The fourth and penultimate draft of the Energy Star requirements for LED lamps is out.
The US Environmental Protection Agency (EPA) has been working for a year and a half to develop an Energy Star standard for lamps (i.e., light bulbs). Last month the agency released the fourth draft of a planned five, with the final spec due out later this year. It will replace the existing Integral LED Lamps and Compact Fluorescent Lamps specifications.
LEDs Magazine has a good summary of what is new and changed in this iteration vs. draft 3, and what the EPA chose to do with the suggestions in a few of the 28 comments sent in by stakeholders after the third draft.
A collection of lighting manufacturers, trade organizations, and academic institutions led by Soraa had proposed last January that the EPA relax the efficacy requirements for lamps with a CRI above 90. LEDs Magazine quotes Soraa co-founder (and inventor of the blue LED) Shuji Nakamura explaining that the underlying physics of SSL dictates that each point increase in the CRI will cost about 2 percent in luminous efficacy.
Soraa and its allies suggested that the EPA create a new category for lamps above 90 CRI, and drop 10 lm/W from the required minimum efficacy for such lamps. The agency declined to do so in draft 4, but said that comments on the decision were still welcome (the comment period closed on May 17). The agency cited as rationale the existence of products meeting the proposed spec already in the current Energy Star program and listed in the of DOE's Lighting Facts program.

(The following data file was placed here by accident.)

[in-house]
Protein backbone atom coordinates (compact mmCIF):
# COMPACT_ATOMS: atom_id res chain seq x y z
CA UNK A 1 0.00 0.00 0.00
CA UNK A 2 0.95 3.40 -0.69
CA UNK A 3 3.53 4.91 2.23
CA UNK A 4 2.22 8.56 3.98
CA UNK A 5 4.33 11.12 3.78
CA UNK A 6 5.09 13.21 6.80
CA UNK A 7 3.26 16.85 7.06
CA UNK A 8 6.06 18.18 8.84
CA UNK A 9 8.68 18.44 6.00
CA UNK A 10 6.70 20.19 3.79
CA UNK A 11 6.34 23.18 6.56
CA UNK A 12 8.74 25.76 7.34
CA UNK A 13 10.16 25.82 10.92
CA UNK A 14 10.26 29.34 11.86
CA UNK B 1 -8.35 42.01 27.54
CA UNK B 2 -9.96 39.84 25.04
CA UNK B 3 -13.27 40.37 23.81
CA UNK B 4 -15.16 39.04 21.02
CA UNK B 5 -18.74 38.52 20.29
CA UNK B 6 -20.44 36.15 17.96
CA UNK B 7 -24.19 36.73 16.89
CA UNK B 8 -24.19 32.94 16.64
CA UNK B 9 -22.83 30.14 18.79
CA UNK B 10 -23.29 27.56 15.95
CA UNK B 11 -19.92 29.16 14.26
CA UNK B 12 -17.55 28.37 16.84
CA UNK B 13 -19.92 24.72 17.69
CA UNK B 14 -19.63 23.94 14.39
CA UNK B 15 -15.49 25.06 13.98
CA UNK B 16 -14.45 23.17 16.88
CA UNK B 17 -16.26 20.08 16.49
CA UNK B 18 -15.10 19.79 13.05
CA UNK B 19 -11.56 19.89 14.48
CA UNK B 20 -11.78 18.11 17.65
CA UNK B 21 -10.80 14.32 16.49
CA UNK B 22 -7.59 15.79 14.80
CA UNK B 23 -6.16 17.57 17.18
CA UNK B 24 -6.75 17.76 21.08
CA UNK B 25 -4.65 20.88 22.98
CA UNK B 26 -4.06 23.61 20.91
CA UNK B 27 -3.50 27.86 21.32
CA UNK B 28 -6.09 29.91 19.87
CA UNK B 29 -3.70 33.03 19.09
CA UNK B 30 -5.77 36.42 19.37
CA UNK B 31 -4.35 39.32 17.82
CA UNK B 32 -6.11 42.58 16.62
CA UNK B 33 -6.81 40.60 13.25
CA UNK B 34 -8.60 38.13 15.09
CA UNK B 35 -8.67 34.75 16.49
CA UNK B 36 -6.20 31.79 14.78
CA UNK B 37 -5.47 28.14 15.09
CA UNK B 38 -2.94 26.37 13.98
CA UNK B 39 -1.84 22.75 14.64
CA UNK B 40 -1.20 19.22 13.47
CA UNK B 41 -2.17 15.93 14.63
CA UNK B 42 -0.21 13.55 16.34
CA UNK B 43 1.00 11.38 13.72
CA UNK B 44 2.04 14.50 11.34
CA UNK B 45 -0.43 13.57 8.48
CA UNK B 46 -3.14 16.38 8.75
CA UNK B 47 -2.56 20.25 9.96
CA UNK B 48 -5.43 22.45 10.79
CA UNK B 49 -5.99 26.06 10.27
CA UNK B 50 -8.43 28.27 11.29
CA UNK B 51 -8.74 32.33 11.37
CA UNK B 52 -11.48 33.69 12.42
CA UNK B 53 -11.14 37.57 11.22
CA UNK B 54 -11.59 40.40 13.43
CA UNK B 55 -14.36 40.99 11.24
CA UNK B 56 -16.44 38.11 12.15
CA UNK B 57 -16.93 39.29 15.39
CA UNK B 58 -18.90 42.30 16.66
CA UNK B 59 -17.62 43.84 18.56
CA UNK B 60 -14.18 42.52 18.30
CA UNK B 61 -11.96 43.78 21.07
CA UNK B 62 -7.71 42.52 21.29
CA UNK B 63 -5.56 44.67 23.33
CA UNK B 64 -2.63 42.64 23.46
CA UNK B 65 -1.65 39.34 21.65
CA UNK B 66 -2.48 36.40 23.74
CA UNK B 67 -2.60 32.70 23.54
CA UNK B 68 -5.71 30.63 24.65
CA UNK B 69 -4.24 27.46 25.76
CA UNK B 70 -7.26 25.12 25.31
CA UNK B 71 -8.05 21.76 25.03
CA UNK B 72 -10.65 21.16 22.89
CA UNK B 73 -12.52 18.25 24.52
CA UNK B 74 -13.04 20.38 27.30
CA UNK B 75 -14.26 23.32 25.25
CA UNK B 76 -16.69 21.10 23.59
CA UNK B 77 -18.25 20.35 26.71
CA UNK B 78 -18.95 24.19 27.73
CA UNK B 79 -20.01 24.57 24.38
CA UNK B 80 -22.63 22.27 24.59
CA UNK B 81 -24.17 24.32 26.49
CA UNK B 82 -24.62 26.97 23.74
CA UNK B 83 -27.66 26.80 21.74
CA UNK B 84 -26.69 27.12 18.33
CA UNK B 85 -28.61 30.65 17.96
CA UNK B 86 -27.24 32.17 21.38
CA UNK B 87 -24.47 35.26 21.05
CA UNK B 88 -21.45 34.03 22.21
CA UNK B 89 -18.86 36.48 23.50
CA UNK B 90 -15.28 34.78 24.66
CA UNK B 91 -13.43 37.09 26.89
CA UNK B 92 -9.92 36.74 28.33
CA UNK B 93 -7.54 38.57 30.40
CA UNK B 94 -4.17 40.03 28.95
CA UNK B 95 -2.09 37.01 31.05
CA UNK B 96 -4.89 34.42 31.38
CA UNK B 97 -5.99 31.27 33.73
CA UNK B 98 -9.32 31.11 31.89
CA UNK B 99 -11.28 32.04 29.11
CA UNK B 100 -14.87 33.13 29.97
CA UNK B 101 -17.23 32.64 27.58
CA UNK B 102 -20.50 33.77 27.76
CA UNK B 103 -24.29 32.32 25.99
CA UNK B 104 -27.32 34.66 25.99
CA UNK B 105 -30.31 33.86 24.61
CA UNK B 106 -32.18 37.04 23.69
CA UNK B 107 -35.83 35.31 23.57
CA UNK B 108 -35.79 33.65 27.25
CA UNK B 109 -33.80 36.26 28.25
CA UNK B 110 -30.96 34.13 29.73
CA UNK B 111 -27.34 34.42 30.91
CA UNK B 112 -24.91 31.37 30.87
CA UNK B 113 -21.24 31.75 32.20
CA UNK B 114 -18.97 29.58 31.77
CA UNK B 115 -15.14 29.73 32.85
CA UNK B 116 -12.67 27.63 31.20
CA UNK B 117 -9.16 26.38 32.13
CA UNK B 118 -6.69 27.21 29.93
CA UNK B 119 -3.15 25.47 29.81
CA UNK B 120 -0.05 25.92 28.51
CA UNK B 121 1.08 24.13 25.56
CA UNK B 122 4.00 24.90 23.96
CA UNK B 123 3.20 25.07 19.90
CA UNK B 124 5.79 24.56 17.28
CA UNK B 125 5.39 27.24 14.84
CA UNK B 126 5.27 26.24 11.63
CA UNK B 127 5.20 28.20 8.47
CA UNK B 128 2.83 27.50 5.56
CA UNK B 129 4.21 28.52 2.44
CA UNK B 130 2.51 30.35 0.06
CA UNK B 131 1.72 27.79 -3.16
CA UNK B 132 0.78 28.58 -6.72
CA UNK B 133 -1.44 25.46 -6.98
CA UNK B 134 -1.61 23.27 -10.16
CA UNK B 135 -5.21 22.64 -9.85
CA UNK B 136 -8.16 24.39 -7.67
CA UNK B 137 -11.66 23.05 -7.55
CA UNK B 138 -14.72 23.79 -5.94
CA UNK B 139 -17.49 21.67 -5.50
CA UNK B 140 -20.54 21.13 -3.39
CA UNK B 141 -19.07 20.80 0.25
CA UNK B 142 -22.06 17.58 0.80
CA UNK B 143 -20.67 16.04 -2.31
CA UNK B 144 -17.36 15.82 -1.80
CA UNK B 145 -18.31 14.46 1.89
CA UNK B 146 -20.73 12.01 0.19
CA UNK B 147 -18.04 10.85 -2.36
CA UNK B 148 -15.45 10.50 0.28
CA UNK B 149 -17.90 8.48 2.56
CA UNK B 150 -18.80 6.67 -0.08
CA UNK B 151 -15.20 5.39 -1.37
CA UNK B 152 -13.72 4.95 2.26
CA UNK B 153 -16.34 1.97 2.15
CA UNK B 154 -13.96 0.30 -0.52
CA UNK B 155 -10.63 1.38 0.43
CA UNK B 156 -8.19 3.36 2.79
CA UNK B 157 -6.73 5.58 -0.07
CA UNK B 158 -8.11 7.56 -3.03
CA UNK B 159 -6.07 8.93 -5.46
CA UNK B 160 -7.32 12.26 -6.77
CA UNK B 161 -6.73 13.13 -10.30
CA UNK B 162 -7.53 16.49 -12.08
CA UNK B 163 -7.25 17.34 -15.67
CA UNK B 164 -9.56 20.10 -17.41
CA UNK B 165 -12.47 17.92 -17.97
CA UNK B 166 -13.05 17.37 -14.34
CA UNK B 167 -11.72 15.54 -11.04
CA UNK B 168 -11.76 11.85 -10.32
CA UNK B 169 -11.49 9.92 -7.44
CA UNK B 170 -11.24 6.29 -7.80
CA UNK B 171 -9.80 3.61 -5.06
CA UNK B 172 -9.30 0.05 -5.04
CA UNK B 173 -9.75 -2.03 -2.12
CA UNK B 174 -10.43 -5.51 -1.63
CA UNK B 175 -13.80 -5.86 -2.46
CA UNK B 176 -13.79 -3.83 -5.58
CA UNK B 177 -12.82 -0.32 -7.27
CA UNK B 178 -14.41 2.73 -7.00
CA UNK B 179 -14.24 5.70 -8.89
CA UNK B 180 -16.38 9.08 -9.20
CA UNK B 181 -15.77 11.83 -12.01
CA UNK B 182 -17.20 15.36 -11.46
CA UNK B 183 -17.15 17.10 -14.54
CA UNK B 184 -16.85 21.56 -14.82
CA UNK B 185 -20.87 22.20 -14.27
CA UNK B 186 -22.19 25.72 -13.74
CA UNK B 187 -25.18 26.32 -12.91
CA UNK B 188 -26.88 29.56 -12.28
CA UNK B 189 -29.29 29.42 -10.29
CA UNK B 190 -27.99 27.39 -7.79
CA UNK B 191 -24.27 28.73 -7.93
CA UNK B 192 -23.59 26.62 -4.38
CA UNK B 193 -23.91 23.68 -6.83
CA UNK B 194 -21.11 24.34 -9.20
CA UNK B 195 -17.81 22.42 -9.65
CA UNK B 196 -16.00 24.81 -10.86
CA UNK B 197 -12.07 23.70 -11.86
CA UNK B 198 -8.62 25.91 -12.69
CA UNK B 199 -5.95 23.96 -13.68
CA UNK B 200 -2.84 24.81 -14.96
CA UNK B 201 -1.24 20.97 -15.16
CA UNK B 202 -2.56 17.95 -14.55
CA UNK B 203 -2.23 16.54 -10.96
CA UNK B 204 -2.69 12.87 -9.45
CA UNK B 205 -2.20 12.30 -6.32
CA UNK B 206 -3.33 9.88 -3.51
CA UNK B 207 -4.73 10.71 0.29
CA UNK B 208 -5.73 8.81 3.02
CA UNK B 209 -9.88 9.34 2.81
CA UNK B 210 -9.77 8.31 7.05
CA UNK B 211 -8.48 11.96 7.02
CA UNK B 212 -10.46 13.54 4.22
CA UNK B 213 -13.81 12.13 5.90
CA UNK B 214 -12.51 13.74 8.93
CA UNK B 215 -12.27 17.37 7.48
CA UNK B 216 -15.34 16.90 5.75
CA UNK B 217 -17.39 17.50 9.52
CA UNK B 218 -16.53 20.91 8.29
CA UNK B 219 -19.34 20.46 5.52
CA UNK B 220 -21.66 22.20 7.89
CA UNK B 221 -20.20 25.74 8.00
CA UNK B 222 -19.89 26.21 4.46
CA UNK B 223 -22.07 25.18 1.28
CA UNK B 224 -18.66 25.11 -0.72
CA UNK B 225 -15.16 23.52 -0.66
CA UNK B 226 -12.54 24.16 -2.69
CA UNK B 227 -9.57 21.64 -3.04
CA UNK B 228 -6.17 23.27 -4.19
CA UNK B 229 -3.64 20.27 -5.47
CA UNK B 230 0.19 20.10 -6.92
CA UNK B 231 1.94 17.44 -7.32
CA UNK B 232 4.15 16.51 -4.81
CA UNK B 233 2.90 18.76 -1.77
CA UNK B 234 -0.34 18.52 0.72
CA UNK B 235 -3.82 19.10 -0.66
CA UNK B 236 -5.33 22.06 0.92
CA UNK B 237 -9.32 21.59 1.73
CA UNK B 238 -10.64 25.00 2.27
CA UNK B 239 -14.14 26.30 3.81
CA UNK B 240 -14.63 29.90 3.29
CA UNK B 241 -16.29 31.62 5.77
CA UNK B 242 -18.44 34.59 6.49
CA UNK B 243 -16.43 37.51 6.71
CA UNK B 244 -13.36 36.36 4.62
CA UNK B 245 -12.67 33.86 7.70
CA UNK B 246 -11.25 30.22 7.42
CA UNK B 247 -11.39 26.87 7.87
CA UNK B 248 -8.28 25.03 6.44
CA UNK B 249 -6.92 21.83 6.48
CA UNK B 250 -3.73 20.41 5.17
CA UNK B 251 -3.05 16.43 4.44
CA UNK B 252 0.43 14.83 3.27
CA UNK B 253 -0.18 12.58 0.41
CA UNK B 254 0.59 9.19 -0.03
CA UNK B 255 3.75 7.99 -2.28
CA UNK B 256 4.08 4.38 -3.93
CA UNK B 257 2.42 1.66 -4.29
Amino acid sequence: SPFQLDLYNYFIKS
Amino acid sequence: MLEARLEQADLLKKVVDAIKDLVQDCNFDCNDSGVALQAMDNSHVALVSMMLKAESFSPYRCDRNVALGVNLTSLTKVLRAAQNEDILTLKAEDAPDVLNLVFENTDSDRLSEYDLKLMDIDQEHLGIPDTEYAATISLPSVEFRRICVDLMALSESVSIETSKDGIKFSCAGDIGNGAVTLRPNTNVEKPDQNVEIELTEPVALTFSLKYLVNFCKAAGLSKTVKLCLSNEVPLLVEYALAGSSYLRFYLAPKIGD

The EPA somewhat relaxed the proposed requirements for uniformity in beam distribution for lamps designed to be omni-directional. Earlier drafts had specified uniformity within 20 percent from the top of the lamp (0 degrees) down to an angle of 135 degrees toward the base. Draft 4 sets this requirement at 25 percent uniformity, and relaxes the rule further by allowing 10 percent of measurements (in 5-degree increments) to be discarded.
The EPA said it was relaxing omni-directional beam distribution because even some incandescents didn't meet the earlier standard, and consumers couldn't perceive distinctions that subtle anyway. The agency said that the relaxation will provide a wider range of Energy Star products on the market.
Funny, where was that argument when it came to high-CRI lamps? Relaxing the efficacy requirement as Soraa and others had proposed would also have resulted in a wider range of Energy Star products from which to choose.
LEDs Magazine reports, without naming any names: "Some lamps makers that have developed compliant product with prior drafts believe that the EPA is bowing to pressure from other makers who have struggled to deliver compliant products."
— Keith Dawson , Editor-in-Chief, All LED Lighting